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Foreign outsourcing: Why companies go “off shore,” and the sacrifices involved.

Someone asked me recently why Accountants do not outsource their bookkeeping to companies outside the USA.  As someone with an interest in the bookkeeping industry, (I help my wife run Duker Books, a bookkeeping company in Eagle Idaho) I have a few thoughts on the matter, but this topic is equally true of other industries, such as Information Technology.  I’ve worked both with and for companies that do a lot of outsourcing in different companies and so I have the following observations to add to the conversation from my perspective:

People from different countries outside the U.S. who attempt to enter the U.S. outsourced bookkeeping markets have only a partial understanding of the finer points involved so they will make mistakes that even the most inexperienced American bookkeepers will not make. Some of these mistakes may not even be related to bookkeeping, but rather consist of a failure in the basic understanding of fundamental concepts.  These mistakes often lead to others and compound themselves.

This is not to say that international outsourcers have no value, but it does mean that any work done outside the U.S. by people who do not natively speak English will need to be audited by someone local in the U.S. before it can be depended upon, and if a company has to audit it here anyway, we might as well get it done here where we do not have that problem.  Now this particular hurdle can be overcome given a long-term business relationship and a dedication to thorough communication, but it’s not an easy task, and the time and energy it takes to invest in such a relationship can outweigh the short term cost benefits anyway.  Of course if you don’t really give a rip about your customers, you won’t care much about any of this because outsourcing is so very much cheaper.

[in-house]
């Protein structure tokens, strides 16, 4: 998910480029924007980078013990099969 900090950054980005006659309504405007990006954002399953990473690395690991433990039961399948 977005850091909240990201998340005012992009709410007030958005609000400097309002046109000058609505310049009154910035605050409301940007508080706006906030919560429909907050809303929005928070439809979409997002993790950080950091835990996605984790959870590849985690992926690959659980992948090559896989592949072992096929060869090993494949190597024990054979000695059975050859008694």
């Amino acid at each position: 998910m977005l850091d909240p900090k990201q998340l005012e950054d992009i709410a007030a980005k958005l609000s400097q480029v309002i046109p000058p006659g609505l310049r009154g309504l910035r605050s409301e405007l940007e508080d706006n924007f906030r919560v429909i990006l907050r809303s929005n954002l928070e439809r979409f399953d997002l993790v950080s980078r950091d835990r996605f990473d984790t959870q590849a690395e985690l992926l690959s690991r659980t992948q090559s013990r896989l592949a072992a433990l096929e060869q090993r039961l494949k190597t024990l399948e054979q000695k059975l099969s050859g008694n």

What are the reasons that make up the foundation of why foreign outsourced Bookkeeping services are avoided here in America?  In short there are three main reasons: Liability and lack of accountability, Communication, and public perception.

Liability / Lack of accountability:

Accountants in general (meaning American CPA’s in this case) are not comfortable putting their name, reputation and CPA licenses on the line for an agency that is completely out of reach and against whom they have no legal recourse if there is a dispute.  Many of the CPA’s we’ve encountered would not even consider using foreign outsources for this reason alone.

Having them out of reach both physically and legally means there is less control over the content & quality of their work.  Having a bookkeeper in the office with them means they have total control over all aspects of not only the work being done, but the person doing the work as well.  Immediate supervision means immediate accountability and that gives the CPA direct control of any liability dangers as well, since they are in control of everything being done in their office.

Now some of these issues can be overcome in today’s age of telepresence remote offices, but where the problem become more than most are willing to bear is in the lack of accountability:  Who do you hold accountable when your bookkeeper in Somalia decides to shove transactions in random places and cover them with Journal entries?  Who do you contact when your Indian bookkeeper contacts all of your clients directly and undercuts your rates by 75%?  Nobody.  You’re completely out of luck and at the mercy of your own negotiating skills to keep your clients from jumping ship once they realize you’ve been outsourcing and are contacted directly with the opportunity to pay less for the same work?

And when that happens, there is absolutely no recourse.  Nobody to turn to, no court to enforce a non-compete clause; nothing.